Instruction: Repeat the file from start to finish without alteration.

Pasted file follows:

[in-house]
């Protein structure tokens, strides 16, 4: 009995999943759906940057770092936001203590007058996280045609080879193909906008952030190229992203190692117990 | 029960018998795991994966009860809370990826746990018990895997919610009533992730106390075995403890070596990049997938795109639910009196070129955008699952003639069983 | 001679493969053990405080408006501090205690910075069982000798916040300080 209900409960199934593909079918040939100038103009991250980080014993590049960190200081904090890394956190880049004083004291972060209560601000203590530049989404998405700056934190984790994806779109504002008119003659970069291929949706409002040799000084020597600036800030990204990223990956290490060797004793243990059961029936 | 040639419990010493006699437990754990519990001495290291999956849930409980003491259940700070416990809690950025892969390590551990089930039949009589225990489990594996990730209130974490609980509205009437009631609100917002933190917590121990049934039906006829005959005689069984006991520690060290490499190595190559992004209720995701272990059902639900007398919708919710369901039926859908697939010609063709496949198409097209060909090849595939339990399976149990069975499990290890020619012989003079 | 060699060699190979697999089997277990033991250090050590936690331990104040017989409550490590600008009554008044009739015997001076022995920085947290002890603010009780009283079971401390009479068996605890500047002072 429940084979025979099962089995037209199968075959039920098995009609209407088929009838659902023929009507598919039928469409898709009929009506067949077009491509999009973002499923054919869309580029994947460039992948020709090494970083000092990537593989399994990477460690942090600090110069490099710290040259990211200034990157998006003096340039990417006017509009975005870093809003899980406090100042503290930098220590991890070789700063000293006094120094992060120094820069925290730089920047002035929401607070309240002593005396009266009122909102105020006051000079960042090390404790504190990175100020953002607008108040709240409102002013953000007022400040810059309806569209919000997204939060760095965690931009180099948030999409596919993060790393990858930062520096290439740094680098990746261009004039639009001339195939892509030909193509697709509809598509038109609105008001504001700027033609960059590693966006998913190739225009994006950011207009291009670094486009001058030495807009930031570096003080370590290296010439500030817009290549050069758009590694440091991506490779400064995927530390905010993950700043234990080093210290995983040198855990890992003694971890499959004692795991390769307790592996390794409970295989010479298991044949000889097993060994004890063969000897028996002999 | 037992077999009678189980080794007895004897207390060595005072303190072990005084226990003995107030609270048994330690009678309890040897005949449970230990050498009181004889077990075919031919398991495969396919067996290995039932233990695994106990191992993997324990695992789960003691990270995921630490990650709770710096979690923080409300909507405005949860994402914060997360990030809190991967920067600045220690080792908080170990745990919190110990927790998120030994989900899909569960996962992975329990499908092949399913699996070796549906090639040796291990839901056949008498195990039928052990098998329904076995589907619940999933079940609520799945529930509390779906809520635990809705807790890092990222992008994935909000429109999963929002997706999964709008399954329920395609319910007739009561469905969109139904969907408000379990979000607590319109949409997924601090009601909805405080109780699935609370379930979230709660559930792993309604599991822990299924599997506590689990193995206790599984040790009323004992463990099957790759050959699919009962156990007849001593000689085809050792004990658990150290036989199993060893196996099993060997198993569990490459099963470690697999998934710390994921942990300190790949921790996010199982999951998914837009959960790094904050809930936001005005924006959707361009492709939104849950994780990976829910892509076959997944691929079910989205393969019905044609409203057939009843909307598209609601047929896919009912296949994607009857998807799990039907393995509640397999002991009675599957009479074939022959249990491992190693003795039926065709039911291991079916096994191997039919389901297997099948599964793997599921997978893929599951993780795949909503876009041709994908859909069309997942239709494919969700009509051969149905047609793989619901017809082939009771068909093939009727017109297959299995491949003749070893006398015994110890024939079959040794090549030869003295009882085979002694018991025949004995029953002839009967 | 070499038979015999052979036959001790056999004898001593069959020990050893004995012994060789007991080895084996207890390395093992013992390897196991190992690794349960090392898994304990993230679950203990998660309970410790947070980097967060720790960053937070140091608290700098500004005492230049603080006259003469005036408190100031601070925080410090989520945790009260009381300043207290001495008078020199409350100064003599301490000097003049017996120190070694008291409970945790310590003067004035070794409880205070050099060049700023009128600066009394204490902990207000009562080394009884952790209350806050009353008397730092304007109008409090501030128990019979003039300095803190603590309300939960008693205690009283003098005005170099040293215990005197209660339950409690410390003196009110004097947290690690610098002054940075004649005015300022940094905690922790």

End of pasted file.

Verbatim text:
[in-house]
């Protein structure tokens, strides 16, 4: 009995999943759906940057770092936001203590007058996280045609080879193909906008952030190229992203190692117990 | 029960018998795991994966009860809370990826746990018990895997919610009533992730106390075995403890070596990049997938795109639910009196070129955008699952003639069983 | 001679493969053990405080408006501090205690910075069982000798916040300080 209900409960199934593909079918040939100038103009991250980080014993590049960190200081904090890394956190880049004083004291972060209560601000203590530049989404998405700056934190984790994806779109504002008119003659970069291929949706409002040799000084020597600036800030990204990223990956290490060797004793243990059961029936 | 040639419990010493006699437990754990519990001495290291999956849930409980003491259940700070416990809690950025892969390590551990089930039949009589225990489990594996990730209130974490609980509205009437009631609100917002933190917590121990049934039906006829005959005689069984006991520690060290490499190595190559992004209720995701272990059902639900007398919708919710369901039926859908697939010609063709496949198409097209060909090849595939339990399976149990069975499990290890020619012989003079 | 060699060699190979697999089997277990033991250090050590936690331990104040017989409550490590600008009554008044009739015997001076022995920085947290002890603010009780009283079971401390009479068996605890500047002072 429940084979025979099962089995037209199968075959039920098995009609209407088929009838659902023929009507598919039928469409898709009929009506067949077009491509999009973002499923054919869309580029994947460039992948020709090494970083000092990537593989399994990477460690942090600090110069490099710290040259990211200034990157998006003096340039990417006017509009975005870093809003899980406090100042503290930098220590991890070789700063000293006094120094992060120094820069925290730089920047002035929401607070309240002593005396009266009122909102105020006051000079960042090390404790504190990175100020953002607008108040709240409102002013953000007022400040810059309806569209919000997204939060760095965690931009180099948030999409596919993060790393990858930062520096290439740094680098990746261009004039639009001339195939892509030909193509697709509809598509038109609105008001504001700027033609960059590693966006998913190739225009994006950011207009291009670094486009001058030495807009930031570096003080370590290296010439500030817009290549050069758009590694440091991506490779400064995927530390905010993950700043234990080093210290995983040198855990890992003694971890499959004692795991390769307790592996390794409970295989010479298991044949000889097993060994004890063969000897028996002999 | 037992077999009678189980080794007895004897207390060595005072303190072990005084226990003995107030609270048994330690009678309890040897005949449970230990050498009181004889077990075919031919398991495969396919067996290995039932233990695994106990191992993997324990695992789960003691990270995921630490990650709770710096979690923080409300909507405005949860994402914060997360990030809190991967920067600045220690080792908080170990745990919190110990927790998120030994989900899909569960996962992975329990499908092949399913699996070796549906090639040796291990839901056949008498195990039928052990098998329904076995589907619940999933079940609520799945529930509390779906809520635990809705807790890092990222992008994935909000429109999963929002997706999964709008399954329920395609319910007739009561469905969109139904969907408000379990979000607590319109949409997924601090009601909805405080109780699935609370379930979230709660559930792993309604599991822990299924599997506590689990193995206790599984040790009323004992463990099957790759050959699919009962156990007849001593000689085809050792004990658990150290036989199993060893196996099993060997198993569990490459099963470690697999998934710390994921942990300190790949921790996010199982999951998914837009959960790094904050809930936001005005924006959707361009492709939104849950994780990976829910892509076959997944691929079910989205393969019905044609409203057939009843909307598209609601047929896919009912296949994607009857998807799990039907393995509640397999002991009675599957009479074939022959249990491992190693003795039926065709039911291991079916096994191997039919389901297997099948599964793997599921997978893929599951993780795949909503876009041709994908859909069309997942239709494919969700009509051969149905047609793989619901017809082939009771068909093939009727017109297959299995491949003749070893006398015994110890024939079959040794090549030869003295009882085979002694018991025949004995029953002839009967 | 070499038979015999052979036959001790056999004898001593069959020990050893004995012994060789007991080895084996207890390395093992013992390897196991190992690794349960090392898994304990993230679950203990998660309970410790947070980097967060720790960053937070140091608290700098500004005492230049603080006259003469005036408190100031601070925080410090989520945790009260009381300043207290001495008078020199409350100064003599301490000097003049017996120190070694008291409970945790310590003067004035070794409880205070050099060049700023009128600066009394204490902990207000009562080394009884952790209350806050009353008397730092304007109008409090501030128990019979003039300095803190603590309300939960008693205690009283003098005005170099040293215990005197209660339950409690410390003196009110004097947290690690610098002054940075004649005015300022940094905690922790």